What Drives Individual Attitudes towards Immigration in South Africa?

Authors


  • We would like to thank seminar participants at the CEPR–PEGGED Conference in Turin, the EIIT 2011 conference at Purdue, Georgetown University and The World Bank for useful comments. J. M.Gallego and R. Puglisi provided excellent support throughout the project. The authors are most indebted to the Multi-Donor Trust Fund (MDTF) for generously funding the Grant: “Labor Markets, Job Creation, and Economic Growth: Migration and Labor Market Outcomes in Sending and Southern Receiving Countries,” which made this paper possible.

Abstract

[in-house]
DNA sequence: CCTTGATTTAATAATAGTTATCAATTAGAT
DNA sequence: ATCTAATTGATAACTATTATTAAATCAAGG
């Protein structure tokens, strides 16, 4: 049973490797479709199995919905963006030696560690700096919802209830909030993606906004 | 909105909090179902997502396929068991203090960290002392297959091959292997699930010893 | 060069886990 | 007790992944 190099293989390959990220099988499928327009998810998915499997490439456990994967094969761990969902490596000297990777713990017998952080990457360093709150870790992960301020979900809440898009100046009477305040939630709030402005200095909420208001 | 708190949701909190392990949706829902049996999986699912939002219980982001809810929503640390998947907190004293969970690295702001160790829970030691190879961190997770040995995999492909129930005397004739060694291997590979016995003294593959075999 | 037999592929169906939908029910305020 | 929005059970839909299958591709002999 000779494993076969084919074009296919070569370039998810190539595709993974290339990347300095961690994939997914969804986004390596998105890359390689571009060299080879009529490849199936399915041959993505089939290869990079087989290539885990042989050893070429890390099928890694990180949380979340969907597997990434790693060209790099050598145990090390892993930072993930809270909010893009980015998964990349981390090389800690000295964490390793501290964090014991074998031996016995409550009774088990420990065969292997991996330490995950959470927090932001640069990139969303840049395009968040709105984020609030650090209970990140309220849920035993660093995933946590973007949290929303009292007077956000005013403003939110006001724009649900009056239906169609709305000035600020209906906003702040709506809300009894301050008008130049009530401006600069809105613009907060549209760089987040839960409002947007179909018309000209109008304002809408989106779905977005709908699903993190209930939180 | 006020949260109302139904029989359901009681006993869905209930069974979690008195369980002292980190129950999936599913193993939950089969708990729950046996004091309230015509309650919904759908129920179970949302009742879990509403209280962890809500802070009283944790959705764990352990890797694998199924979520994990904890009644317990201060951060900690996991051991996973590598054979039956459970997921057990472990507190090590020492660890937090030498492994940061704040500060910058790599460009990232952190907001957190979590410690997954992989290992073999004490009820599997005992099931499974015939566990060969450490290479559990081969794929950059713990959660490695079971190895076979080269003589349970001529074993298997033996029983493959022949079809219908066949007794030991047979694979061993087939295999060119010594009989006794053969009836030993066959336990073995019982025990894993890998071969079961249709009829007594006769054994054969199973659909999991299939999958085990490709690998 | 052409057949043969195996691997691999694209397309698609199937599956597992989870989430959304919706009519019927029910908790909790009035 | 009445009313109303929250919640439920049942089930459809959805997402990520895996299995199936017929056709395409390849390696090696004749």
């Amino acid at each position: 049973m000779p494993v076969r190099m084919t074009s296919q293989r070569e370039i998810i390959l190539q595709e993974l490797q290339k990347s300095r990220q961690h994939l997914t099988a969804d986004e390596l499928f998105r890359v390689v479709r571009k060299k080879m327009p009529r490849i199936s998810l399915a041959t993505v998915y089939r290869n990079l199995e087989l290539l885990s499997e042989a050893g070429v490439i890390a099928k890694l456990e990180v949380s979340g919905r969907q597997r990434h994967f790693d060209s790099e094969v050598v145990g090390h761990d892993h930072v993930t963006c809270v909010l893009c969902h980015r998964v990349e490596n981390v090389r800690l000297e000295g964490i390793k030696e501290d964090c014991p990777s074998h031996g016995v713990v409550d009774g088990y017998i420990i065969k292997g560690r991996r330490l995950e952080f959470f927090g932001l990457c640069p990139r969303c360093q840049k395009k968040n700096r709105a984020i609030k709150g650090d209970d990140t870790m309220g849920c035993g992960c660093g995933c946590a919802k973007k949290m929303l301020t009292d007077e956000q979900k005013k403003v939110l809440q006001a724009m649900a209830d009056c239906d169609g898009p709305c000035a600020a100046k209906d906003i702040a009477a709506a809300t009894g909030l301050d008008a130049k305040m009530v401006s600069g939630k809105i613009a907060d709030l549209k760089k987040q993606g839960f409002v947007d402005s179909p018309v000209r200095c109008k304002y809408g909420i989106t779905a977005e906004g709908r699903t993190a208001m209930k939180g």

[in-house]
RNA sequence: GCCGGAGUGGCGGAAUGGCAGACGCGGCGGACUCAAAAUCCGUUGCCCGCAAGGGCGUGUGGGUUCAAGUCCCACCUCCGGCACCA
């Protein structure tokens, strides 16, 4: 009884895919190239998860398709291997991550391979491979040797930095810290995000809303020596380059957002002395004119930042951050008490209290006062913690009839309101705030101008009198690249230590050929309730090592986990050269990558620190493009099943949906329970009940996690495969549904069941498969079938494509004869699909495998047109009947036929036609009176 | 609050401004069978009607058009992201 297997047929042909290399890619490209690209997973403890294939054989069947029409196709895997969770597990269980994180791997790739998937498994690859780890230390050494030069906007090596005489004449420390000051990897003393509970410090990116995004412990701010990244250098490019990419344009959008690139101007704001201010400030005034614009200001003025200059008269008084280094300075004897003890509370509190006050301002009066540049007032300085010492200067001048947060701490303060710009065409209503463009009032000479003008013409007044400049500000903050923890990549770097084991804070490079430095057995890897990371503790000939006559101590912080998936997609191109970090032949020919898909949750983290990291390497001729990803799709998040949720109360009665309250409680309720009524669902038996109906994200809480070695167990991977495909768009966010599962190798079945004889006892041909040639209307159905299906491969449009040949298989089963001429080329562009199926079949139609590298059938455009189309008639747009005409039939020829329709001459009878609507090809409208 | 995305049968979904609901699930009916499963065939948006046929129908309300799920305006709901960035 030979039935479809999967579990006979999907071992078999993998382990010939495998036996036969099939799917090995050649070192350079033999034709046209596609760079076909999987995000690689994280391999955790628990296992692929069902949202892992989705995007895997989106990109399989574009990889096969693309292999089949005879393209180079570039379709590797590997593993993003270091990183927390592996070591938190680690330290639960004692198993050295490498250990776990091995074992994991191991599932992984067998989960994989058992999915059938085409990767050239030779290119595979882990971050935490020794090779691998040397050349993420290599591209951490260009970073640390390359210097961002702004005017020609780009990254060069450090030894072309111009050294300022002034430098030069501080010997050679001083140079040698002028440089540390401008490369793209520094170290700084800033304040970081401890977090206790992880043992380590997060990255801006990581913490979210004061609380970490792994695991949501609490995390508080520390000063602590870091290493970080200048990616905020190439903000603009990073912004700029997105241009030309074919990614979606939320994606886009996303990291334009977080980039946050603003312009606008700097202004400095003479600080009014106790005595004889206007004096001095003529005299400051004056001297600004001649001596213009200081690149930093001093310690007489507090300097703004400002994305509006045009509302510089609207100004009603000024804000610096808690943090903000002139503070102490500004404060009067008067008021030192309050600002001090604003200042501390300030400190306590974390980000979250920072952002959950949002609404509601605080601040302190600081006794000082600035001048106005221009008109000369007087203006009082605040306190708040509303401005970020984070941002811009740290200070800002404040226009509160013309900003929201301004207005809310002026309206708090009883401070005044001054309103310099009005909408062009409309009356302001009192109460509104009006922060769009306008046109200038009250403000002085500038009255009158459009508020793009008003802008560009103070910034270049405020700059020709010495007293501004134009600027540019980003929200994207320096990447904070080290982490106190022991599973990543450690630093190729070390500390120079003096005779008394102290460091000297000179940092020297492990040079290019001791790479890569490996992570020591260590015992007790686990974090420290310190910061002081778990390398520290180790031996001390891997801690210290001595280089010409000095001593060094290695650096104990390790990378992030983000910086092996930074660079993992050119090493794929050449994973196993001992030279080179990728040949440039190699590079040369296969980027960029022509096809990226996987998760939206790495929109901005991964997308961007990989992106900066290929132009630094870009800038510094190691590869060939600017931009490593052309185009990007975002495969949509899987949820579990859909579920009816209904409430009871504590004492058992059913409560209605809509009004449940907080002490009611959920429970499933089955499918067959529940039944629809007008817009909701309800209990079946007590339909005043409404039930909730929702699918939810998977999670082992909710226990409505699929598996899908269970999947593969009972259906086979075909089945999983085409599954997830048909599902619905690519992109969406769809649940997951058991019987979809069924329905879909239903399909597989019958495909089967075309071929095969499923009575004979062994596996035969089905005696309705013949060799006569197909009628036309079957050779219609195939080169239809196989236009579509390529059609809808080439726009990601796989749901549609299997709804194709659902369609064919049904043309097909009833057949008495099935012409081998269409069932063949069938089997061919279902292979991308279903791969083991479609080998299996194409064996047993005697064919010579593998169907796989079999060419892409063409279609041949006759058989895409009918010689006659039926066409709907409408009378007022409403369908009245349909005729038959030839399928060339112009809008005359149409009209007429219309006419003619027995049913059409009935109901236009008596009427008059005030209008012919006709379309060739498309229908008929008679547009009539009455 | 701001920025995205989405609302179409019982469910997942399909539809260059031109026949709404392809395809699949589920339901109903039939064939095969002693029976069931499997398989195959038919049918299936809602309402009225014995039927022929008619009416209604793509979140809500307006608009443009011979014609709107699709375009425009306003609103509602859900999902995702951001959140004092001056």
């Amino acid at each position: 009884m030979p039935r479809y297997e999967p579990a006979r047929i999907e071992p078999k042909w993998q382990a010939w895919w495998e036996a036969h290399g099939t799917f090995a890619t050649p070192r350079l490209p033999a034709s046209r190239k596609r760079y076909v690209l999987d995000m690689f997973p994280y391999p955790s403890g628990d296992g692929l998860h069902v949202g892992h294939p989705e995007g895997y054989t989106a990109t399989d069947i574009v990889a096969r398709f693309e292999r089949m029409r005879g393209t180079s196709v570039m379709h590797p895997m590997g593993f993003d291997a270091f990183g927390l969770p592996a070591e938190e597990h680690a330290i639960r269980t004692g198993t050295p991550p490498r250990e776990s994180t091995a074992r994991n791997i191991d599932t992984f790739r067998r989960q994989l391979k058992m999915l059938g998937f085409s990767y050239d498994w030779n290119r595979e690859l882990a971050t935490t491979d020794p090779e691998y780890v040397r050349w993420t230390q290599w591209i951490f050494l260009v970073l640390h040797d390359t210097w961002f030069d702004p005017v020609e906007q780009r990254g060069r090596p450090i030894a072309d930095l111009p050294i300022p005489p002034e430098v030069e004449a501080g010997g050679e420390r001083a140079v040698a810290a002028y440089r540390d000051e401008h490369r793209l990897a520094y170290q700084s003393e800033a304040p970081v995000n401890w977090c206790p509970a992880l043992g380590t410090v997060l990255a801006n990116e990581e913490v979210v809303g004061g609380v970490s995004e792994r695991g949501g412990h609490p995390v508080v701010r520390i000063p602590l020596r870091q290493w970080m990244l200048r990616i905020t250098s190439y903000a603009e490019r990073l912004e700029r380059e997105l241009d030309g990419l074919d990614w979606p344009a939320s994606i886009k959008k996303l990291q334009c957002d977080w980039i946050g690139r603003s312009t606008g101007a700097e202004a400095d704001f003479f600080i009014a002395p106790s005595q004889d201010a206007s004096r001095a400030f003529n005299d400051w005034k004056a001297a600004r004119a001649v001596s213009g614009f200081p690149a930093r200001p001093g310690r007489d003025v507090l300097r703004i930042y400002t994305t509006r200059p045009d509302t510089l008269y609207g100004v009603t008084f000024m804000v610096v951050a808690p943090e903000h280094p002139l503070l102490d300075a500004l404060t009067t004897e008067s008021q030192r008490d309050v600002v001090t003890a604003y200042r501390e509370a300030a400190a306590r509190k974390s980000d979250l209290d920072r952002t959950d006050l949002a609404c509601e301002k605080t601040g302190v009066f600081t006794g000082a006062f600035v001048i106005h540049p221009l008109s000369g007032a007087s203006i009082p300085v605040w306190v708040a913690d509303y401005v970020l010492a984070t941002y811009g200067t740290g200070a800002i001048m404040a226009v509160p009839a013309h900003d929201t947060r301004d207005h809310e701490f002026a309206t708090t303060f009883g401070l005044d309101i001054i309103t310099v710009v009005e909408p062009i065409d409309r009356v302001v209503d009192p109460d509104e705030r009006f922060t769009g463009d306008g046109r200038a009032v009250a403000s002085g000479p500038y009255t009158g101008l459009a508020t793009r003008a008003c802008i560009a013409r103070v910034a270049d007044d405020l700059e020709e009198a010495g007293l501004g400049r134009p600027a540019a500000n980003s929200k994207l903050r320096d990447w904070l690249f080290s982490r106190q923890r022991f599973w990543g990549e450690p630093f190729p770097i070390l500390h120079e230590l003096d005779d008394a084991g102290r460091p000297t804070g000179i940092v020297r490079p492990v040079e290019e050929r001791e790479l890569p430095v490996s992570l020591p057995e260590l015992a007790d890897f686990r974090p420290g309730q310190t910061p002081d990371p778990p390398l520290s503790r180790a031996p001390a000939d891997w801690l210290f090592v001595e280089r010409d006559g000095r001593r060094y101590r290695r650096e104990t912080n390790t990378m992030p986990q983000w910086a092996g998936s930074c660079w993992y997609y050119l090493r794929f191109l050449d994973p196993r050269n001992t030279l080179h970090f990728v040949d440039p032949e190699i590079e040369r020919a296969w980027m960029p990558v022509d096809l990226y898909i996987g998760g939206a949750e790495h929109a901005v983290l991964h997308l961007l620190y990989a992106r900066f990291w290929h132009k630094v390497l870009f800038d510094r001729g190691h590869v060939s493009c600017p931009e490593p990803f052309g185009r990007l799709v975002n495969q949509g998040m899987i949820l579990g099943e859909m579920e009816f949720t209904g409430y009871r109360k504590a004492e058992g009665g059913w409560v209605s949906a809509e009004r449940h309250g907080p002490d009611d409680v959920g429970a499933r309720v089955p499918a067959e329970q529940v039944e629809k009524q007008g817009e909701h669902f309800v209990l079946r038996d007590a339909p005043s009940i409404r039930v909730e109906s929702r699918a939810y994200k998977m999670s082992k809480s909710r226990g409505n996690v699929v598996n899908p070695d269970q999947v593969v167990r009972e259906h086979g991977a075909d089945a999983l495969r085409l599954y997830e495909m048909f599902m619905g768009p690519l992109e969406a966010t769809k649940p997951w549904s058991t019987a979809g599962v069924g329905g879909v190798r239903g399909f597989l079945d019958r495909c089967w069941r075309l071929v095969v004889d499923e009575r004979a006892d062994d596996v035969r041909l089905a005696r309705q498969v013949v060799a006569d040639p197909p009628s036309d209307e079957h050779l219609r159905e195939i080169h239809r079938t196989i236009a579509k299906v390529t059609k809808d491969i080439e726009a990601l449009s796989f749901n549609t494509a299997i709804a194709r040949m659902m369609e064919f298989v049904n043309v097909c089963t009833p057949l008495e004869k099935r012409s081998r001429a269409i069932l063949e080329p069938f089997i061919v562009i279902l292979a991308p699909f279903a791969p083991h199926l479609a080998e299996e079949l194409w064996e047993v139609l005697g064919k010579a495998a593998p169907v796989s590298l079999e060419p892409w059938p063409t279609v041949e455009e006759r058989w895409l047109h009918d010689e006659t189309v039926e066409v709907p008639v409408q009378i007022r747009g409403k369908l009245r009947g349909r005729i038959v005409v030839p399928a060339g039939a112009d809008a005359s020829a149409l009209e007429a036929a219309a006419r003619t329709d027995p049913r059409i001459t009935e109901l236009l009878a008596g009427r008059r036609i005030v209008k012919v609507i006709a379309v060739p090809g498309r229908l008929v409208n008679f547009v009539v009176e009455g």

This paper empirically investigates the determinants of individual attitudes towards immigration in South Africa using the 1996, 2001 and 2007 rounds of the World Values Survey, looking at the role played by both economic and non-economic drivers. Our findings suggest that economic characteristics that work through the labor marketare not likely to explain the observed variation in individual preferences. We find instead some evidence for the role played by non-economic drivers, in particular by the ethnic background of the respondent and his/her religious affiliation. Our analysis thus highlights the importance of cultural factors for the design of migration policy in South Africa.

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